Off Campus Studies Office Announces Mandatory Study Abroad

Olivia Gilbert

In an effort to create leaders capable of operating in our increasingly interconnected world, the Off-Campus Studies Department announced this past Friday in a formal email a new graduation requirement. All Whitman students must, effective immediately, take part in a study abroad program at some point during their four years at Whitman. The requirement is part of the OCS department’s larger, newly-launched program of Mandated Cultural Exposure.
The program’s head developer, Ms. Hoddlewop, commented: “While we realize the program title sounds a bit intense, it is our firm belief that the mandated study abroad time will expand students’ horizon and enable them to better navigate a globalizing and multicultural world. “Plus,” she added, “it’s going to make them sound way cooler and more worldly at parties and future social gatherings, especially tame house parties in students’ mid-forties.”
According to the official email, the stated purpose of the new requirement includes providing each student “a unique cultural experience,” which includes the “ability to reference local customs, repeat obscure phrases in a foreign language, and recall colorful cultural anecdotes, so as to give the impression of worldliness and ensure one-uppery of peers.” Additionally, time spent immersed in another culture will promote “intercultural fluency, whatever that is.”
President Mathy Kurray responded to the change with positivity: “This puts Whitman on the cutting edge of multicultural pluralism and sustainable, diverse global awareness that will foster independent global leaders and enable them to navigate a post-modern landscape of intercultural intersection.” When asked to expand on this, particularly the last seven words, Kurray reportedly looked immediately nauseated and confused, uttering the single word “multiculturalawareness” and rushing to the nearest exit.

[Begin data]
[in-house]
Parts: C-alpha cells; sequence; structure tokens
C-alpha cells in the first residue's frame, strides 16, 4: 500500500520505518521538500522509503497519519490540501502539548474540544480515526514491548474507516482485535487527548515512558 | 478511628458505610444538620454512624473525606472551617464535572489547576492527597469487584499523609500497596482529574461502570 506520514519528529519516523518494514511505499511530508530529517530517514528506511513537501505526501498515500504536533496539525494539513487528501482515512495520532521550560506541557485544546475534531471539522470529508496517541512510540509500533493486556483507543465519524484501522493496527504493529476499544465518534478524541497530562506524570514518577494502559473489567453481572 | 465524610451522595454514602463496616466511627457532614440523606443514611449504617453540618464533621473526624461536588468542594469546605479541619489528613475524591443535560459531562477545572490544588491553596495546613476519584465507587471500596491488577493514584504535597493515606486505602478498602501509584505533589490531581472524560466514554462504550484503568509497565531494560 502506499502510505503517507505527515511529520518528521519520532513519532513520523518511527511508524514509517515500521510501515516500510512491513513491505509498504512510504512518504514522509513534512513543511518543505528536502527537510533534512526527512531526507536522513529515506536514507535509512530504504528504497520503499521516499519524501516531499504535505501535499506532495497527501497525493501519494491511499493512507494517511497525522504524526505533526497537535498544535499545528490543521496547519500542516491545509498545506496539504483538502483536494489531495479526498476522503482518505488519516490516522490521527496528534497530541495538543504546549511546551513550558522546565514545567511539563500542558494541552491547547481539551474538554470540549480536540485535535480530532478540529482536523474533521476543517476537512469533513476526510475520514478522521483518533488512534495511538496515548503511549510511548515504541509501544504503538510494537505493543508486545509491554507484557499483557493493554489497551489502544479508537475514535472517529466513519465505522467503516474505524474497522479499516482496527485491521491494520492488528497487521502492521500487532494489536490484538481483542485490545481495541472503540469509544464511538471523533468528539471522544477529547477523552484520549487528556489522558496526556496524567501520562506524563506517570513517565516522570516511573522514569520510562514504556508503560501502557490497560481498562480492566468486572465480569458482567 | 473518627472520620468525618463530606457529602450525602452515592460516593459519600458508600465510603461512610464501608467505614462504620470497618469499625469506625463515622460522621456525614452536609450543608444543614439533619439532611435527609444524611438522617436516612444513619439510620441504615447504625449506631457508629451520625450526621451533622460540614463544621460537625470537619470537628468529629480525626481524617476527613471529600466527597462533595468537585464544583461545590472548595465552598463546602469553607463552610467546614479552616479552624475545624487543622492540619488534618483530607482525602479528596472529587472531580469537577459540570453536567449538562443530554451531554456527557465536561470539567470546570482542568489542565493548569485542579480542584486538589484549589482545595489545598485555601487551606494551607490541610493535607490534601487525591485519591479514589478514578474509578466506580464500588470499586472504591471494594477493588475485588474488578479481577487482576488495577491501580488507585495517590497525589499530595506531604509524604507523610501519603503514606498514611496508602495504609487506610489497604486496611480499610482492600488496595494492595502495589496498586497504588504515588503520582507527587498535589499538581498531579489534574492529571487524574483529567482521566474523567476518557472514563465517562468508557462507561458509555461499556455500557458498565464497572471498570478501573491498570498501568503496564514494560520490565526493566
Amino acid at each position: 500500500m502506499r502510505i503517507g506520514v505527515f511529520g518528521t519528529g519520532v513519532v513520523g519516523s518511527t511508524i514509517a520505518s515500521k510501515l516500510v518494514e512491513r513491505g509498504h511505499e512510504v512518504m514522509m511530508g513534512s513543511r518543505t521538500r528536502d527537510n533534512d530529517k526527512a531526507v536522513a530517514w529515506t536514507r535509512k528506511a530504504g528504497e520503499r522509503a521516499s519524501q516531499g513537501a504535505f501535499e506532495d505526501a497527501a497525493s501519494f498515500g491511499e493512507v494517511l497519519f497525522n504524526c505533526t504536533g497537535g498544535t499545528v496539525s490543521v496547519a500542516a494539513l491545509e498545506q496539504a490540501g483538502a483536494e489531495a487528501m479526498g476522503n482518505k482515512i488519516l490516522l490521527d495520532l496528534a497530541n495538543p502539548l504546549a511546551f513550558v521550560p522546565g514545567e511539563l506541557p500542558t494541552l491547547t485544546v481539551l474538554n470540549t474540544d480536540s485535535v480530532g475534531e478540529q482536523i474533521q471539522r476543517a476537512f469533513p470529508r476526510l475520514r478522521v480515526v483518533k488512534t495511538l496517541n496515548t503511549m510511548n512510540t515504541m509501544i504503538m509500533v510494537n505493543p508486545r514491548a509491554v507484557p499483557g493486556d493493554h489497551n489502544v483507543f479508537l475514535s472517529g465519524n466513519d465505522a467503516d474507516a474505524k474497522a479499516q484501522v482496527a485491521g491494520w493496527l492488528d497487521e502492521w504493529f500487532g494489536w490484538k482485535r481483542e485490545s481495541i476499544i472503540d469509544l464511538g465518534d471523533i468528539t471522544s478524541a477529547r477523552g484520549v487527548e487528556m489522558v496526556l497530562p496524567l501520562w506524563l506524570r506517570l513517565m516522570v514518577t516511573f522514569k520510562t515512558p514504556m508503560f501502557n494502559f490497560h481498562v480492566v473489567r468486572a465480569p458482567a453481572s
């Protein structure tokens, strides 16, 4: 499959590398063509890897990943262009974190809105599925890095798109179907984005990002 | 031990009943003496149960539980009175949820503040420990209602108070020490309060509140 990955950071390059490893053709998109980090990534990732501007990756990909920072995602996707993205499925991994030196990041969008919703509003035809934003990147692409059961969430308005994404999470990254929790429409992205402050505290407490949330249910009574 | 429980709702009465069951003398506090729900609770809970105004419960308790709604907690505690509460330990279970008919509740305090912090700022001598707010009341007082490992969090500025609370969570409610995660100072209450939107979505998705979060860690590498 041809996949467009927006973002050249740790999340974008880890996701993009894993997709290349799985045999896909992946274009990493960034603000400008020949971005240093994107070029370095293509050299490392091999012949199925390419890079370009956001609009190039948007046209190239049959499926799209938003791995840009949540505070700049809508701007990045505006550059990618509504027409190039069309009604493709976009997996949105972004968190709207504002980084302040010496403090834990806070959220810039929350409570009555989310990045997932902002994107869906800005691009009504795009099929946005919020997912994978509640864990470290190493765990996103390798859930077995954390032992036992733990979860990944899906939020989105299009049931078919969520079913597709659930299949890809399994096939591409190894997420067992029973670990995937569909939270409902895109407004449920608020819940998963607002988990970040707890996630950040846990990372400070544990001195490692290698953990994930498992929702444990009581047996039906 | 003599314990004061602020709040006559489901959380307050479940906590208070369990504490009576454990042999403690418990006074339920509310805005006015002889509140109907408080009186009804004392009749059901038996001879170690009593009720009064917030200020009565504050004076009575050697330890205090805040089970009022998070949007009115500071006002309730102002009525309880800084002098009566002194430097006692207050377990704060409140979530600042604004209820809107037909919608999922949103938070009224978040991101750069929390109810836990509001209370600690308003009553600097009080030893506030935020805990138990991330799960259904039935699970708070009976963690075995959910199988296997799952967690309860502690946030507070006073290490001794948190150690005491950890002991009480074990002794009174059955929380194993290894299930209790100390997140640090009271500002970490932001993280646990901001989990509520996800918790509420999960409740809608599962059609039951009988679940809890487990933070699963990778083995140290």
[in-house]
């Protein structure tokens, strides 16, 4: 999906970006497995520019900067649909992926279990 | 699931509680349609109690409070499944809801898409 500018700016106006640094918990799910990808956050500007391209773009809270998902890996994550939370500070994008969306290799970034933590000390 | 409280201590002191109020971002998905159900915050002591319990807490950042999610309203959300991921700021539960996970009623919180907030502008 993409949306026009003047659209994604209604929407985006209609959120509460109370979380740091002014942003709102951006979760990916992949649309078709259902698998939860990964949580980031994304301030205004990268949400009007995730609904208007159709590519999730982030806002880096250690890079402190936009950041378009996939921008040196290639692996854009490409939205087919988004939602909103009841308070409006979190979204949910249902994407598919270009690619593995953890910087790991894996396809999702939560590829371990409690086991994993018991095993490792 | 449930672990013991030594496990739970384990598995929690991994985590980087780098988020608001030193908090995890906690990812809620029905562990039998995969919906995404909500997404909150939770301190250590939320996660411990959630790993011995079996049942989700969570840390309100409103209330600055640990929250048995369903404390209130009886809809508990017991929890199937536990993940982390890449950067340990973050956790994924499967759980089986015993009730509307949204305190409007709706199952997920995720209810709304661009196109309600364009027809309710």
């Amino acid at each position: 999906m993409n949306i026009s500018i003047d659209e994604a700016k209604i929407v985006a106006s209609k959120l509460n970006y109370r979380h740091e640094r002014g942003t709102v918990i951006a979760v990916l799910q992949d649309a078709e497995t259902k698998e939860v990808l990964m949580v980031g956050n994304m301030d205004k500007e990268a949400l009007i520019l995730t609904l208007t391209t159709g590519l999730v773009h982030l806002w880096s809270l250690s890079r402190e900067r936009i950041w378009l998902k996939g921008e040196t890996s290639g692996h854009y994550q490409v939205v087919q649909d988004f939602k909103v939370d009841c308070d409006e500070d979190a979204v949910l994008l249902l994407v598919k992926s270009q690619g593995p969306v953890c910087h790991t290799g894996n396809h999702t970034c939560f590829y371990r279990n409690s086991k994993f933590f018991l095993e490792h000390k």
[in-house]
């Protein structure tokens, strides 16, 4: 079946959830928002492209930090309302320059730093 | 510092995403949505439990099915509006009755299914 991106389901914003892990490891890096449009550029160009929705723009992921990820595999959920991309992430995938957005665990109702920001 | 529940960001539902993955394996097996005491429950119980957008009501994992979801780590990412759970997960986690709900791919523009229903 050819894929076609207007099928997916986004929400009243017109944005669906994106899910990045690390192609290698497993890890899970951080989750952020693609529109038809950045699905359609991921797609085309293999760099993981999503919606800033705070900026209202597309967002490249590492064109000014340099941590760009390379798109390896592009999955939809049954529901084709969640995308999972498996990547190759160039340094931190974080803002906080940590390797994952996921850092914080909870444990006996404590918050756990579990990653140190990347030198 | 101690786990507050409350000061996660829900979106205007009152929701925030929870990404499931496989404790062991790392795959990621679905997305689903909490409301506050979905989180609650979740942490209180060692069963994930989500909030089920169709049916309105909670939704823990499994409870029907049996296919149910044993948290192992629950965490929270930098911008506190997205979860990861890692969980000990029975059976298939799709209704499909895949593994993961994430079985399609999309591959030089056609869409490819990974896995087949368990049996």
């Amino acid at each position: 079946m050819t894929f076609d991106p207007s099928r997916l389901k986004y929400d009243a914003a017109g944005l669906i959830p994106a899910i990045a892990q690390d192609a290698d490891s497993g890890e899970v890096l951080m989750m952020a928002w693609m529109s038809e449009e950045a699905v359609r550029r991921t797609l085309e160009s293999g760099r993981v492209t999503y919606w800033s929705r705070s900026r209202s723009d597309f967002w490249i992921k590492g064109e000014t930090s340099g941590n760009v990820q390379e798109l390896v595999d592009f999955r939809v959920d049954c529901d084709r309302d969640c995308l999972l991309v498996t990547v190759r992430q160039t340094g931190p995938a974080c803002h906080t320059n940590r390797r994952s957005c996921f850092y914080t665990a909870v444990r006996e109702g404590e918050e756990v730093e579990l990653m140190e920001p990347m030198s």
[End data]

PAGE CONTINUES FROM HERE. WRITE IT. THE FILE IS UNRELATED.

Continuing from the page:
In terms of student reactions, Whitties are largely confused by the mandate, commenting that study abroad is something nearly every student is “thinking about lately, if I can fit it in with my schedule, but I’m not really sure whether I want to go to Jaipur or Vienna, like I know Jaipur would be more of an ‘authentic cultural experience’ but my parents would rather I go to Europe and even though that is totally West-centric of them I kind of can see where they’re coming from, but then again I really think Jaipur…[trails off incoherently].”
Some students, however, expressed doubts over whether mandated study abroad is the best way to provide a “unique cultural experience.” Why doesn’t Whitman instead promote, or at least present as an option, time spent abroad in a less structured environment, one in students must navigate a new place without guidance from academic institutions?
Prominent free spirit Ricky Ontonopolous cited his six months spent independently traveling in Nepal as being “life-changing” precisely because he “wasn’t tied down to an administrative bureaucracy.” The trip cost Ricky only $4,000 in comparison to study abroad’s lofty fees that also require students to pay tuition.
The email’s closing statement quells these concerns: “Only through a highly mechanized process of cultural exposure can the most unique and valuable cultural experience be obtained, systematically, for every student.”